One of my favorite tweeters, Laura Seay (@texasinafrica), posted an article by the AP entitled “Stop! Somali traffic police try to restore order.” The article is a good reminder of how the basics of creating a modern state might not be flashy, but they are important and they take time. As Laura put it, “The slow, painful, unsexy process of building the rule of law involves traffic control, too.”
Somalia doesn’t have traffic robots yet, but they do have some brave traffic cops trying to do a very difficult job: enforce traffic laws in a country that hasn’t had any in a long, long time. Here are some of the things the cops have to deal with on a daily basis:
1. When police officers try to get people to stop at red lights, most just keep on driving.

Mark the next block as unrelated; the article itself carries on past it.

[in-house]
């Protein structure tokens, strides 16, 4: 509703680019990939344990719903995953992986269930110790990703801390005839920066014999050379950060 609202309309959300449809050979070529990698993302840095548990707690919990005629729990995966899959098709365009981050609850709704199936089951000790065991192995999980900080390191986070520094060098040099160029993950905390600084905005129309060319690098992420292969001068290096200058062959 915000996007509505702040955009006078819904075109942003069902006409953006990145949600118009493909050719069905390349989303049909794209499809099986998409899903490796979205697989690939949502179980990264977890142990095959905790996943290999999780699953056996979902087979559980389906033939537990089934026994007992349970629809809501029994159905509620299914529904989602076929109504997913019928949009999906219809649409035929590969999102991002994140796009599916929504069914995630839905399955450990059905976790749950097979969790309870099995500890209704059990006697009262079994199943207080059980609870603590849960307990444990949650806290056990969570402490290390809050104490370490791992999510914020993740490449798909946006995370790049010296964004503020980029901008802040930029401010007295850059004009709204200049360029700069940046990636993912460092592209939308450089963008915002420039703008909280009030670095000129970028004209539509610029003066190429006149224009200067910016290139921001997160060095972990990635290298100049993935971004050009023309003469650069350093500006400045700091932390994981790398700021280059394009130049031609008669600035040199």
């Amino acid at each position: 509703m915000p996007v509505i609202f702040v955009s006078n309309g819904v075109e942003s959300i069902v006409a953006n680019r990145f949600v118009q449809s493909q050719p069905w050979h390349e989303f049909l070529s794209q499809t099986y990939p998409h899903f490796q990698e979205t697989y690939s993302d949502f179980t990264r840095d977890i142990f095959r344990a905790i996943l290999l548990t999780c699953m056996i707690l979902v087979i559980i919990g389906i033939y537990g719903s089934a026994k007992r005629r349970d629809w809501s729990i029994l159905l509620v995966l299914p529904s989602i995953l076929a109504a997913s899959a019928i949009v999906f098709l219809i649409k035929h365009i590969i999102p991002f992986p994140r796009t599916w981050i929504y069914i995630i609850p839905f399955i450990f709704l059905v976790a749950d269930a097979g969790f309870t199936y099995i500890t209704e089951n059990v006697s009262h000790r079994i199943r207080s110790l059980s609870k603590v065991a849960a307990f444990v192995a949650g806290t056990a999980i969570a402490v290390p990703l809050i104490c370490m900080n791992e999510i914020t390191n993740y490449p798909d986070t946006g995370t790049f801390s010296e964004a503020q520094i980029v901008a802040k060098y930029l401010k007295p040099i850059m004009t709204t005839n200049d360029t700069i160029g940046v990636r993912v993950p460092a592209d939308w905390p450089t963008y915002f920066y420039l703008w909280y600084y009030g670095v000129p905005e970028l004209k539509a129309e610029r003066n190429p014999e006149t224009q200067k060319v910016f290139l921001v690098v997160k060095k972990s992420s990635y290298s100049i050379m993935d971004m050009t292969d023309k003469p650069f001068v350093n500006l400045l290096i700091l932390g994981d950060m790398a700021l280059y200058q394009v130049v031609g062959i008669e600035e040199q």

2. “Mogadishu recently began installing road signs for the first time..[for that reason]…Large parts of the country’s residents are unfamiliar with traffic laws.”
3. The traffic police have no cars of their own, nor are there any modern laws on the book to enforce. For instance, Somalia last passed traffic laws in 1962 and the fines listed in said law are in a currency that no longer exists.
4. Suicide bombings are still a regular occurrence. For that reason, “troops from the African Union do not stop for traffic signals or accidents they are involved in.”
5. Militants apparently are not amused by the traffic cops, killing 4 last year in targeted attacks.